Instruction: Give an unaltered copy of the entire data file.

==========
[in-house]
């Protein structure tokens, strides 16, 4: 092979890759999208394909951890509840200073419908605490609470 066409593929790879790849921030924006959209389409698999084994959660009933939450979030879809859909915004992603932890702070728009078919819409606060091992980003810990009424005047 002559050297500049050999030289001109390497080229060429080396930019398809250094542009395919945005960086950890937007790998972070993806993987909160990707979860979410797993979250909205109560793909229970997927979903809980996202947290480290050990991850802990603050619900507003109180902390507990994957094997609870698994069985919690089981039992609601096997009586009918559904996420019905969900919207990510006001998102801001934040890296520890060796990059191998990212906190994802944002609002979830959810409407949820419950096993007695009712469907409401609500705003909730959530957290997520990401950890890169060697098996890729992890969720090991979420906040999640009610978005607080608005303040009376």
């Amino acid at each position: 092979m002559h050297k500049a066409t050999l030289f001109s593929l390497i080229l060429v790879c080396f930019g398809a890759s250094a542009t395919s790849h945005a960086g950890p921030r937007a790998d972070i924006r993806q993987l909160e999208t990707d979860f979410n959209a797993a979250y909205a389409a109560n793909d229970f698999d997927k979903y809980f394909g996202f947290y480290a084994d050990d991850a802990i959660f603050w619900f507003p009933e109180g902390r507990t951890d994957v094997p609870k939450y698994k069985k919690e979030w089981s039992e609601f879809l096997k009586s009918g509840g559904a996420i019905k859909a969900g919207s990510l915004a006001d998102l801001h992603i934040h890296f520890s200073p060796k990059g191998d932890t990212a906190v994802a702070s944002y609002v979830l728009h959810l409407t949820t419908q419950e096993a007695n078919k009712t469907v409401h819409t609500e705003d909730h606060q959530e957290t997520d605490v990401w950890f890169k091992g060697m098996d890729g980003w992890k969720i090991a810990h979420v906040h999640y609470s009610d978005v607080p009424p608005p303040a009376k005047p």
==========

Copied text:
[in-house]
């Protein structure tokens, strides 16, 4: 092979890759999208394909951890509840200073419908605490609470 066409593929790879790849921030924006959209389409698999084994959660009933939450979030879809859909915004992603932890702070728009078919819409606060091992980003810990009424005047 002559050297500049050999030289001109390497080229060429080396930019398809250094542009395919945005960086950890937007790998972070993806993987909160990707979860979410797993979250909205109560793909229970997927979903809980996202947290480290050990991850802990603050619900507003109180902390507990994957094997609870698994069985919690089981039992609601096997009586009918559904996420019905969900919207990510006001998102801001934040890296520890060796990059191998990212906190994802944002609002979830959810409407949820419950096993007695009712469907409401609500705003909730959530957290997520990401950890890169060697098996890729992890969720090991979420906040999640009610978005607080608005303040009376």
């Amino acid at each position: 092979m002559h050297k500049a066409t050999l030289f001109s593929l390497i080229l060429v790879c080396f930019g398809a890759s250094a542009t395919s790849h945005a960086g950890p921030r937007a790998d972070i924006r993806q993987l909160e999208t990707d979860f979410n959209a797993a979250y909205a389409a109560n793909d229970f698999d997927k979903y809980f394909g996202f947290y480290a084994d050990d991850a802990i959660f603050w619900f507003p009933e109180g902390r507990t951890d994957v094997p609870k939450y698994k069985k919690e979030w089981s039992e609601f879809l096997k009586s009918g509840g559904a996420i019905k859909a969900g919207s990510l915004a006001d998102l801001h992603i934040h890296f520890s200073p060796k990059g191998d932890t990212a906190v994802a702070s944002y609002v979830l728009h959810l409407t949820t419908q419950e096993a007695n078919k009712t469907v409401h819409t609500e705003d909730h606060q959530e957290t997520d605490v990401w950890f890169k091992g060697m098996d890729g980003w992890k969720i090991a810990h979420v906040h999640y609470s009610d978005v607080p009424p608005p303040a009376k005047p």